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How Diversity and Inclusiveness Can Strengthen Your Mobile Workforce 06.19.2019 | Laura Levenson

A recent informal survey of our clients showed that 64% do not offer training to their managers on LGBT/diversity issues, while 56% cited compliance (tax, immigration) issues as the main barrier to LGBT mobility.

Far more alarming is that today, in the year 2019, 76 countries globally consider homosexuality a crime.

While developing a more diverse workforce and inclusive mobility program are considered key to fostering an environment that sparks innovation, companies need to be mindful of the challenges facing their LGBTQ assignees and how to respond to them.

Even in regions that rank among the top 10 global destinations for international assignees, the safety and well-being of LGBTQ couples and their families can be precarious. In some countries, openly LGBTQ people are met with hostility, and in some countries could face imprisonment or the death penalty.

Select countries and governments are well-known for brutal rallying against homosexuality. As detailed by InterNations, Russia passed a law banning “the propaganda of non-traditional sexual relationships”, which mostly targets homosexuals and transgendered people. The law is enforced aggressively and those who break it face a hefty fine. On top of that, foreigners are punished with 15 days of prison and deportation. Other countries are planning to pass similar laws.

On the flip side, lesbian, gay, bisexual and transgender rights in Brazil are among the most advanced in Latin America and the world, with LGBT people having marriage rights available nationwide since May 2013. But even with these advances and a recent Supreme Court ruling making discrimination based on sexual orientation and gender identity a criminal offence akin to racism, for LGBTQ people, Brazil continues to be a dangerous place. Just last year, 320 people were the victims of homophobic or transphobic homicides, according to watchdog group Grupo Gay de Bahia.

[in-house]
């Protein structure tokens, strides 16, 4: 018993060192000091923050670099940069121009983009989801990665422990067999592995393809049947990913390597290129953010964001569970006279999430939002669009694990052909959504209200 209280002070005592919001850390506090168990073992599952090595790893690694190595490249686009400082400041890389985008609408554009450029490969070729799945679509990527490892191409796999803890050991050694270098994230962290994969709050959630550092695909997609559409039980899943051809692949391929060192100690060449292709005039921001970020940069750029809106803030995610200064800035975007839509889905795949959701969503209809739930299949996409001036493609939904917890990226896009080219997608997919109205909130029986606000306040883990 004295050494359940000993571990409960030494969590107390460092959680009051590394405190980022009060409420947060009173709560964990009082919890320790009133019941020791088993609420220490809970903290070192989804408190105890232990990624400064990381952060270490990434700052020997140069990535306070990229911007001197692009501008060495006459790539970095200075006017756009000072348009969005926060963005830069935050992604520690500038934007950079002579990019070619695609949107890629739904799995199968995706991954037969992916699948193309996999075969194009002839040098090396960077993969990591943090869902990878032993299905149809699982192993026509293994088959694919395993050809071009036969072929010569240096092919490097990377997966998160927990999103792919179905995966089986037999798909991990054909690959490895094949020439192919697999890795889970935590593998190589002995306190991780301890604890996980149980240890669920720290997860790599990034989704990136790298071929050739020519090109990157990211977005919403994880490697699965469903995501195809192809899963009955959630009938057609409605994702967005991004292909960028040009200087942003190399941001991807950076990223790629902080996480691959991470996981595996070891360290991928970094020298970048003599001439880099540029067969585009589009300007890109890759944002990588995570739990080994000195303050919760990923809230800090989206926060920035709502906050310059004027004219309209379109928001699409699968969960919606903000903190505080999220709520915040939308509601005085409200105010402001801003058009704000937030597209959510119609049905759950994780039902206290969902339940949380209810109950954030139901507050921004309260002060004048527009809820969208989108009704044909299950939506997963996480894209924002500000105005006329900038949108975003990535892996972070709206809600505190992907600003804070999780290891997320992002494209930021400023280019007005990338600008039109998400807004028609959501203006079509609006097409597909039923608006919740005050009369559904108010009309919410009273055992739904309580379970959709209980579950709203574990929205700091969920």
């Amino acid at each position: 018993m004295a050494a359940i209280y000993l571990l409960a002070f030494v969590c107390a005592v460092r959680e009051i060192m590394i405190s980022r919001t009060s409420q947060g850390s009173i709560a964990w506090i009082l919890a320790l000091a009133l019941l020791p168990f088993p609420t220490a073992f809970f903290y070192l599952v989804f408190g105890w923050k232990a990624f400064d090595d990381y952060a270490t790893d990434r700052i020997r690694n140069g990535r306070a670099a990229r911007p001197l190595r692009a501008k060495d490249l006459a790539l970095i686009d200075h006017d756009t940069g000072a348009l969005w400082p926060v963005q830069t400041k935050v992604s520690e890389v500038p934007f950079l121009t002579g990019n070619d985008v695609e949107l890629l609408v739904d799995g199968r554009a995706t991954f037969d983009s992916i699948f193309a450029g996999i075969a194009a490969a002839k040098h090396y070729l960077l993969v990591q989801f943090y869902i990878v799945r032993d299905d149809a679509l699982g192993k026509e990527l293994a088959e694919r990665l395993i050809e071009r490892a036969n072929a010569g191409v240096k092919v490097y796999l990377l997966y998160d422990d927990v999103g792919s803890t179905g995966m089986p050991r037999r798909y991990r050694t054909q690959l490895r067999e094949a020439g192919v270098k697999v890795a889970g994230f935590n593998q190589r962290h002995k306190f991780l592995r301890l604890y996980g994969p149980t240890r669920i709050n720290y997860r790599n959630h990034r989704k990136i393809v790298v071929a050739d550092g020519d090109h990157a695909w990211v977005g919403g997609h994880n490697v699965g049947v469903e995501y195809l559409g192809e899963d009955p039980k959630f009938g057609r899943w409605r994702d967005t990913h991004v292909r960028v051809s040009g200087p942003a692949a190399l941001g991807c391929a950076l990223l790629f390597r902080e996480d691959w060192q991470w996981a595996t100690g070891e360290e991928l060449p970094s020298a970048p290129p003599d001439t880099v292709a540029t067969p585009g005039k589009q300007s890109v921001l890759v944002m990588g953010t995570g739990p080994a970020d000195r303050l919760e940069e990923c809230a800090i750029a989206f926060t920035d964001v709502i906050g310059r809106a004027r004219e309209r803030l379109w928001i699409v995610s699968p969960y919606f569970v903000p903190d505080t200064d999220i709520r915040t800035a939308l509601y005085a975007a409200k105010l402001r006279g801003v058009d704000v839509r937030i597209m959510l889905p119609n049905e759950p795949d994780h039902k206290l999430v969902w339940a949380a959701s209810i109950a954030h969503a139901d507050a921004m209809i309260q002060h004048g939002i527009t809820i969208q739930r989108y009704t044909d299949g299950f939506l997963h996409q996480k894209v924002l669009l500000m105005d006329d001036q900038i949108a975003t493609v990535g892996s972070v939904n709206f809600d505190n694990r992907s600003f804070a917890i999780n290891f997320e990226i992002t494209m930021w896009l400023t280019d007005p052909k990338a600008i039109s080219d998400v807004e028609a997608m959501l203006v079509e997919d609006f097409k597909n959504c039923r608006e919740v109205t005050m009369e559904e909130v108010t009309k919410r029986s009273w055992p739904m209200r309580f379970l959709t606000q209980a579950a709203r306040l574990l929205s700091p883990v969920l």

Companies that recognize the value of a diverse workforce are generally positioning themselves for a stronger growth trajectory; however they must also understand and respect local laws and limitations and how these can prevent the development of a truly inclusive environment.

The good news is that gay marriage is now legal in 27 countries. In gay friendly countries, companies are adopting the following practices:

  • Celebrating diversity, and increasingly  taking full advantage of the available global talent pool when evaluating and selecting candidates, regardless of sexual orientation.
  • Developing a work environment that celebrates diversity, assuring individuals that divulging certain aspects of their personal life will not result in any form of discrimination within their workplace.

So in honor of Pride Month, celebrate the mobile talent you have and ensure that your program treats them all equally, no matter their background, their nationality, or their sexual orientation.

For more on Diversity in Mobility, please read our full white paper Diversity Matters, which can be found here.

Some of this information was received from: Mercer North America LGBT Global Mobility Pulse Survey Do Ask, Do Tell? (Dana Wilkie, 2016 SHRM) Article

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Written by Laura Levenson

Weichert_Laura_Levenson

Laura Levenson is Global Practice Leader with Weichert Workforce Mobility’s Consulting group. She has worked in management capacities for workforce mobility and Big Four firms, and is well-versed in bringing clarity to the most pressing global talent deployment challenges. She brings over 20 years of experience to her role and is a frequent speaker on the global mobility conference circuit.

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